Biologics improve productivity and reduce missed workdays in rheumatic disease

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The results of a systematic review of published studies showed that biologics improve both absenteeism (not showing up for work) and presenteeism (being at work but not functioning fully) in patients with chronic inflammatory arthritides. Rheumatic conditions are the most frequently cited reason for absence from work, and these findings suggest that biologics could significantly reduce the economic burden of these diseases.

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Traveling abroad? Check health coverage off your to-do list first!

If you’re planning a vacation abroad, you already know that there’s a lot to do before you leave. There are suitcases to pack, an itinerary to plan, and perhaps a passport to renew. We want you to have a fun, relaxing trip – so don’t forget to include health coverage on your to-do list.

If you have Original Medicare, your health care services and supplies are covered when you’re in the U.S., which includes Puerto Rico, the U.S. Virgin Islands, Guam, American Samoa, and the Northern Mariana Islands.

Study shows 28% decline in prostate cancer diagnoses following USPSTF recommendation against PSA testing

A new study led by Vanderbilt University Medical Center investigators found new diagnoses of prostate cancer in the U.S. declined 28 percent in the year following the draft recommendation from the United States Preventive Services Task Force (USPSTF) against routine PSA screening for men. The new research, led by first author Daniel Barocas, M.D., MPH, assistant professor of urological surgery and medicine, was posted online in the June 15 issue of The Journal of Urology in advance of publication.

In October 2011, the USPSTF issued a draft guideline discouraging the use of prostate-specific antigen (PSA)-based screenings for prostate cancer after concluding the harms outweigh potential benefits. Harmful side effects of treatment may include incontinence, erectile dysfunction and radiation cystitis.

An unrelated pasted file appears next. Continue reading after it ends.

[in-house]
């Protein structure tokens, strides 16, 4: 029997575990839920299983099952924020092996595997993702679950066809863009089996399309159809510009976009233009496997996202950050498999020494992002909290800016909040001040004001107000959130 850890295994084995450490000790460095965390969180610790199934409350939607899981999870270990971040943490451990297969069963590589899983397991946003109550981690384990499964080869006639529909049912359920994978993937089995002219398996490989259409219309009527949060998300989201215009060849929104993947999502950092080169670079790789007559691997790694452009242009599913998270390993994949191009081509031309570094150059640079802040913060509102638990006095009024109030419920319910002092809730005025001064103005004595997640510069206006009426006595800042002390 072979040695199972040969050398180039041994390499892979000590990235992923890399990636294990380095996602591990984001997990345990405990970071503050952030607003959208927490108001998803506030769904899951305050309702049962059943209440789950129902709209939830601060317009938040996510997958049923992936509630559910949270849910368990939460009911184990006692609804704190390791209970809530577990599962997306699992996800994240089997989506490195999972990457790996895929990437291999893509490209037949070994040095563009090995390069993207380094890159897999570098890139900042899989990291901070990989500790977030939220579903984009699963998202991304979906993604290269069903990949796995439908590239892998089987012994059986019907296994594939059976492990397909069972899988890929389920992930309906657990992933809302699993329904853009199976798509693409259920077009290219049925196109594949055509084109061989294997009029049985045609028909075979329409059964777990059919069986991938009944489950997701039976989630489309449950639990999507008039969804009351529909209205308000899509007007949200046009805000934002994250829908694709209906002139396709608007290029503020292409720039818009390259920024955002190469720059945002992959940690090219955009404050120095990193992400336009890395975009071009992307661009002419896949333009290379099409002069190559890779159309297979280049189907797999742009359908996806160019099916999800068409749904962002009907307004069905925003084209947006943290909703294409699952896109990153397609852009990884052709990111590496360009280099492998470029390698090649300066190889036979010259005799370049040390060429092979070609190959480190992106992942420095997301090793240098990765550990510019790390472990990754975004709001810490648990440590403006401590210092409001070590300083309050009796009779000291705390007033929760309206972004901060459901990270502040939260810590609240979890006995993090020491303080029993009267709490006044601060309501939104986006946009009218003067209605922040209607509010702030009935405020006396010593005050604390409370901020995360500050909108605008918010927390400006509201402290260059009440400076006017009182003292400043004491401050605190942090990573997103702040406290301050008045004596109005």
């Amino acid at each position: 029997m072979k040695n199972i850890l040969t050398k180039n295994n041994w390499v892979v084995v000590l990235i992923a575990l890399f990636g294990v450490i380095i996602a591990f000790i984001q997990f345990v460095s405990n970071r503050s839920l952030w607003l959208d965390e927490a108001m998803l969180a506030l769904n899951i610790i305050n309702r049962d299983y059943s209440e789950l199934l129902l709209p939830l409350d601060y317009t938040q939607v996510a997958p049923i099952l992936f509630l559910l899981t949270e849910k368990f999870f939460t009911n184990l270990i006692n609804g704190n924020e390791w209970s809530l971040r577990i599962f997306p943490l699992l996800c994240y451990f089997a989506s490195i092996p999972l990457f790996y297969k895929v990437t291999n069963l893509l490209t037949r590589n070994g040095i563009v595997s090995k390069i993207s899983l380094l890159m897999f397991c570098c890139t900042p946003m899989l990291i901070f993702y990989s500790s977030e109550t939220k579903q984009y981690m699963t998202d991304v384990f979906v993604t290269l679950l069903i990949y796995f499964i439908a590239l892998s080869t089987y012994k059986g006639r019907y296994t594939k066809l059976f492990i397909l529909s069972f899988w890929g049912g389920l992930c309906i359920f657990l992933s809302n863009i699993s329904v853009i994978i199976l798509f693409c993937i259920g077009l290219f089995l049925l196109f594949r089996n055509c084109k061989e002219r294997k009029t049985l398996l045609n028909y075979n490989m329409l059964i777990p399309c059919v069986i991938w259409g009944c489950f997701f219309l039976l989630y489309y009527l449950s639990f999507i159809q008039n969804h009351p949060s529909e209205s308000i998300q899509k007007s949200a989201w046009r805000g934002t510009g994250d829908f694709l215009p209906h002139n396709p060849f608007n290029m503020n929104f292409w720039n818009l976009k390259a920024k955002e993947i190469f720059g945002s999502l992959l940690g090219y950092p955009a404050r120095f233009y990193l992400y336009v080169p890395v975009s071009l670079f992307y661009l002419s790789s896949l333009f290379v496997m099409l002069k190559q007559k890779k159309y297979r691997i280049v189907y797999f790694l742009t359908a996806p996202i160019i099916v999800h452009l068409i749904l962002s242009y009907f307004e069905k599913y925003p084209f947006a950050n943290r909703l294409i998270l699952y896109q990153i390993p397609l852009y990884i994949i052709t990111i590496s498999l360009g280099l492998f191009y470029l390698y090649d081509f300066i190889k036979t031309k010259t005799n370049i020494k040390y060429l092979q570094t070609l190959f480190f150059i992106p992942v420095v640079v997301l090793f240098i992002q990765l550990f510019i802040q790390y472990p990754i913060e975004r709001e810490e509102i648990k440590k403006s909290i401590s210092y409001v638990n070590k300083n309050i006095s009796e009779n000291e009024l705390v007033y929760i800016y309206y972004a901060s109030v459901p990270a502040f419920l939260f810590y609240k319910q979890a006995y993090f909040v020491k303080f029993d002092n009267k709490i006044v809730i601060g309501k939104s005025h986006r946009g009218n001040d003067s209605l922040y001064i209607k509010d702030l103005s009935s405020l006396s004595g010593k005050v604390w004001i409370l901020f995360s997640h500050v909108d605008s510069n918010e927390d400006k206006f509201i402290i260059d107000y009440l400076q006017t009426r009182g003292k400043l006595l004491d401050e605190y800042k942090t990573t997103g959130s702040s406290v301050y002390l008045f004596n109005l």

'Make work healthier' bosses told

Bosses must make work happier and healthier, health chiefs say

By Smitha Mundasad
Health reporter, BBC News
  • 24 June 2015
  • From the section Health
Work related stress

Managers across England must “raise their game” to create happy, healthy workplaces, England’s chief health advisers have warned.

Guidelines from the health watchdog, NICE, urge employers to make sure their staff work reasonable hours and take regular breaks.

NICE says healthier workplaces will not only benefit staff, but also increase the productivity of businesses.

Figures indicate work-related illnesses cost society about £13bn a year.

Ebola crisis 'harming malaria fight'

Ebola crisis in Guinea ‘has set back malaria fight’

  • 24 June 2015
  • From the section Health
Bed nets can help prevent malaria (picture taken in Kenya)

Most malaria deaths occur among children living in Africa

The continuing Ebola epidemic in Guinea has set back the country’s fight against malaria, say experts.

They estimate 74,000 cases of malaria went untreated in 2014 because clinics were either closed or patients were too scared to seek help.

They warn that malaria deaths since the Ebola outbreak began will far exceed the number of Ebola deaths in the country – which now stand at 2,444.

Vancouver votes to regulate booming marijuana dispensary industry

Vancouver city councillors on Wednesday voted in favor of new rules for licensing marijuana dispensaries, despite objections from the federal government, becoming the first Canada city to regulate retailers selling the drug.

The bylaw, part of an effort to slow the thriving but so-far unlicensed industry in Vancouver, comes as the number of shops selling everything from joints to marijuana-infused lollipops has jumped from about 10 five years ago to roughly 100.

Under the new rules, the city will charge dispensaries a C$30,000 ($24,197) annual licensing fee, restrict where shops can be located, and impose criminal record checks for staff.

U.S. CDC updates recommendation for new meningitis B vaccines

The U.S. Centers for Disease Control and Prevention on Wednesday recommended that decisions to use new meningitis B vaccines from Pfizer and GlaxoSmithKline in people aged 16 to 23 be made on an individual patient basis by physicians, the companies said, potentially paving the way for wider access to the drugs.

The CDC stopped short of broadly recommending Pfizer’s Trumenba and Glaxo’s Bexsero, but did expand the target group.

The CDC’s February recommendation had listed people aged 10 to 25, but only those deemed to be at high risk of contracting the deadly disease.